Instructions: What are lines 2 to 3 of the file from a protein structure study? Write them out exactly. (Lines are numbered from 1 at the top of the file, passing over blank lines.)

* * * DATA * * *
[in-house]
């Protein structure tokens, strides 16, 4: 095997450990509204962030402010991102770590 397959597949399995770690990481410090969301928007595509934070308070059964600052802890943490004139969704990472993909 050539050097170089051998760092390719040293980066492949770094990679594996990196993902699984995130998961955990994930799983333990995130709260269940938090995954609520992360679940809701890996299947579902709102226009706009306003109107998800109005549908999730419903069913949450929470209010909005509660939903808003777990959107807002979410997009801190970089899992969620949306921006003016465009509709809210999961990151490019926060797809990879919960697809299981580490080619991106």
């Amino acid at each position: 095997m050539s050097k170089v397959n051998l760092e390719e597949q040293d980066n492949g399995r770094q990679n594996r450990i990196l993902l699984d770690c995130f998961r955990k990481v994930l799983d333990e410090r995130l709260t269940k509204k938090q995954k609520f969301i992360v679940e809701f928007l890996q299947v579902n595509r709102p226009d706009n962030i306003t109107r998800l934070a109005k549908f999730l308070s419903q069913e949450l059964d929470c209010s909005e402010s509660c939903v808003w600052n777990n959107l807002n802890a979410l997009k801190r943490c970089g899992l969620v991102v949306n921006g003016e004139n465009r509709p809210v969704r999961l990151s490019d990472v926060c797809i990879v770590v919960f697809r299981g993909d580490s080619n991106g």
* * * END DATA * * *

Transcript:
């Protein structure tokens, strides 16, 4: 095997450990509204962030402010991102770590 397959597949399995770690990481410090969301928007595509934070308070059964600052802890943490004139969704990472993909 050539050097170089051998760092390719040293980066492949770094990679594996990196993902699984995130998961955990994930799983333990995130709260269940938090995954609520992360679940809701890996299947579902709102226009706009306003109107998800109005549908999730419903069913949450929470209010909005509660939903808003777990959107807002979410997009801190970089899992969620949306921006003016465009509709809210999961990151490019926060797809990879919960697809299981580490080619991106």
């Amino acid at each position: 095997m050539s050097k170089v397959n051998l760092e390719e597949q040293d980066n492949g399995r770094q990679n594996r450990i990196l993902l699984d770690c995130f998961r955990k990481v994930l799983d333990e410090r995130l709260t269940k509204k938090q995954k609520f969301i992360v679940e809701f928007l890996q299947v579902n595509r709102p226009d706009n962030i306003t109107r998800l934070a109005k549908f999730l308070s419903q069913e949450l059964d929470c209010s909005e402010s509660c939903v808003w600052n777990n959107l807002n802890a979410l997009k801190r943490c970089g899992l969620v991102v949306n921006g003016e004139n465009r509709p809210v969704r999961l990151s490019d990472v926060c797809i990879v770590v919960f697809r299981g993909d580490s080619n991106g």